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For purposes of charging the accused with First Degree Criminal Sexual Conduct, “personal Injury” can be established when the accuser suffered scratches, abrasions , and after the penetration the accuser was emotionally distrubed, screamed, cried and was visibly shaken.

Evidence of mental anguish is sufficient to establish the personal injury element of first-degree criminal sexual conduct  so long as a rational trier of fact could find beyond a reasonable doubt that the accuser sustained extreme or excruciating pain, distress, or suffering of the mind.



Where the accuser claimed that she was raped (penetration), she claimed she had a sore neck, was upset, did not return to work for quite some time and took up another job was sufficient for the “personal Injury” element to charge First Degree Criminal Sexual Conduct.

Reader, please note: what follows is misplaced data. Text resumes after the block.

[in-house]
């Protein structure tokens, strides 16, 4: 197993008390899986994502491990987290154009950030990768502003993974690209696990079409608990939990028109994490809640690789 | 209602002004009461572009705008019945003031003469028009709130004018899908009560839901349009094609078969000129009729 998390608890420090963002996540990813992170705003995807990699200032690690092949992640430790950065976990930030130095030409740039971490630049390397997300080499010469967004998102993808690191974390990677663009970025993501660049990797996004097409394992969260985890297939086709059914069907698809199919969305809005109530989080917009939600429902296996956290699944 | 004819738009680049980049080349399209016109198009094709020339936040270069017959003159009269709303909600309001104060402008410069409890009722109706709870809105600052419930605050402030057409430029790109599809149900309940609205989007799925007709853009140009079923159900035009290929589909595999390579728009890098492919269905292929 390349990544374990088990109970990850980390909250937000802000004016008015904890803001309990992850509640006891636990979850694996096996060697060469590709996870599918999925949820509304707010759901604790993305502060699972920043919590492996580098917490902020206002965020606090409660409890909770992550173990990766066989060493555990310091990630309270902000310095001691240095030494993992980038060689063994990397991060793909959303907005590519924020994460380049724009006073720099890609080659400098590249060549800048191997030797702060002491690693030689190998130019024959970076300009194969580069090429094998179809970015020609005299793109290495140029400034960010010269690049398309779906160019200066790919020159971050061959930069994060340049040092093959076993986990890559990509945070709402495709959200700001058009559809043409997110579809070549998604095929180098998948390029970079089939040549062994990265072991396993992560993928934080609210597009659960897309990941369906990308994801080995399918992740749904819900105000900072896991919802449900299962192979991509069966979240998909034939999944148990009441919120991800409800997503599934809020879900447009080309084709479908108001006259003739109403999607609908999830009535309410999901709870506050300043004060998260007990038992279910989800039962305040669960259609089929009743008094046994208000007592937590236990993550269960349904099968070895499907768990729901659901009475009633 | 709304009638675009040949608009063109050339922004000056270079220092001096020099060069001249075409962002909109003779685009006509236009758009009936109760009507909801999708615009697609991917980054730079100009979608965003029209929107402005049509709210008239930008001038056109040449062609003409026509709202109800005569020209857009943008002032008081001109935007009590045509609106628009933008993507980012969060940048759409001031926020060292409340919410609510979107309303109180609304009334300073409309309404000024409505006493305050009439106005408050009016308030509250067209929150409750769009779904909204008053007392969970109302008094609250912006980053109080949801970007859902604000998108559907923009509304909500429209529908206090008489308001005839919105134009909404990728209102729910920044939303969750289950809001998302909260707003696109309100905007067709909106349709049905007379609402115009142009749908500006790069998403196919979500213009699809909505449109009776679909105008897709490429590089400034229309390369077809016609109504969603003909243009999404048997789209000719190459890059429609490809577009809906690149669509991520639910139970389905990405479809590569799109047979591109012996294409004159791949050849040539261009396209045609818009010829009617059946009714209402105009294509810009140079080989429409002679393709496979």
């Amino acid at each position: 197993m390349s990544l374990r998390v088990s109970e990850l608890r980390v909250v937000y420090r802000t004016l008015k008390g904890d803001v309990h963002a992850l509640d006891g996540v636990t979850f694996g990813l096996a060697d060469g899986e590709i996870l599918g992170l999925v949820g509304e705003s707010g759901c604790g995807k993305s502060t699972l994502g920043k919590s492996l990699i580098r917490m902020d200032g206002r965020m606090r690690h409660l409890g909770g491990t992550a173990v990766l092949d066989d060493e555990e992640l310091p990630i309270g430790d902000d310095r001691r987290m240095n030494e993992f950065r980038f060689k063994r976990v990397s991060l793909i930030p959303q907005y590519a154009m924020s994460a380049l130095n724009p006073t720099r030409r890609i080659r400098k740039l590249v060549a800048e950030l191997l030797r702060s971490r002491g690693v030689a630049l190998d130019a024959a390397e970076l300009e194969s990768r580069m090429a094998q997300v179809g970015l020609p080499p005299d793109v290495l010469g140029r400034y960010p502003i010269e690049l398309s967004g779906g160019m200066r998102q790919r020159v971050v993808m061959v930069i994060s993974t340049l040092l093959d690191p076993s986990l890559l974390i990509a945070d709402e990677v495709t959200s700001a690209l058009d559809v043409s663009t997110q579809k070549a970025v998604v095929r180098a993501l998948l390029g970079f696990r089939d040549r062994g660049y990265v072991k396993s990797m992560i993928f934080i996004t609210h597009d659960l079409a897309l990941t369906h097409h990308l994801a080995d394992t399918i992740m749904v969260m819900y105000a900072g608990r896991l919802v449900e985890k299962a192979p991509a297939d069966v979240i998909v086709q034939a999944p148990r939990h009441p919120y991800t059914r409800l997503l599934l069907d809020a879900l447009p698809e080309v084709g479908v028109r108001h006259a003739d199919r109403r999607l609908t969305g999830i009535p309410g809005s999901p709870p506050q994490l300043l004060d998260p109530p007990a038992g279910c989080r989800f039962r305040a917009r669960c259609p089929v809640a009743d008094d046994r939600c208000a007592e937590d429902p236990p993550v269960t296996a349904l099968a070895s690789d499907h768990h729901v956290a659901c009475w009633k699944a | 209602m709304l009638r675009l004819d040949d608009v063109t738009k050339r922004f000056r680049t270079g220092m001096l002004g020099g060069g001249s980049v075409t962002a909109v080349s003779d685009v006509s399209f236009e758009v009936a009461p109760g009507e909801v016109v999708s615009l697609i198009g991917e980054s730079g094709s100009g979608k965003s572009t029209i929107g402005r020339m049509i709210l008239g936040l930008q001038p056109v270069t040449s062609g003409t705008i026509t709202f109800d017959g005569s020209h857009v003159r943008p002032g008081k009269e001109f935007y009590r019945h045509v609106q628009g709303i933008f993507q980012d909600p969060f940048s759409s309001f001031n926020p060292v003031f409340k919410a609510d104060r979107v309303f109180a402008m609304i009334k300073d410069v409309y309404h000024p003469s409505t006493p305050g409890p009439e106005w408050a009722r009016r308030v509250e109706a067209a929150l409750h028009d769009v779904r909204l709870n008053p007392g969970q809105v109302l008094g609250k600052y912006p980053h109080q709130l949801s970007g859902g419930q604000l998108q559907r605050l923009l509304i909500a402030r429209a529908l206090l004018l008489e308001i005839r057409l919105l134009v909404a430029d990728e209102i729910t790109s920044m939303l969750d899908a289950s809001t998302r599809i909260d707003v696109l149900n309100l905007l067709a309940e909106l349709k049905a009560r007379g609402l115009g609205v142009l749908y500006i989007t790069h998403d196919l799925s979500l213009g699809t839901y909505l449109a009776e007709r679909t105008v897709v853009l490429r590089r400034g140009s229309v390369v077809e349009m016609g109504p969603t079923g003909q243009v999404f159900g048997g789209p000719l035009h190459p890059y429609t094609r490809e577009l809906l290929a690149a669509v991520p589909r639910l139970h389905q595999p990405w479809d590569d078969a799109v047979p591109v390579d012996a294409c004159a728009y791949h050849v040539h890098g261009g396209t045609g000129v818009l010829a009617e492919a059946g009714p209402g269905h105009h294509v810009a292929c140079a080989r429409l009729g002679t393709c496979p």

Sufficient evidence was produced to satisfy the “personal injury” element of first degree criminal sexual conduct where it was shown that the accuser was subjected to both bodily injury and mental anguish in six different incidents of penetration, including having her hands tied tightly, having her legs forced apart, being struck with an open hand, having a necktie wrapped around her throat, being threatened, being tied and strapped to a vehicle, and being locked in a sauna.

Sufficient evidence was presented to support a finding of “personal injury” under the First Degree Criminal Sexual Conduct statute, even if that statute’s reference to mental anguish is construed to mean extreme mental anguish, where, as a result of the trauma suffered by the accuser by reason of the sexual assault, the accuser claimed she was unable to return to work for some time and then only to another job

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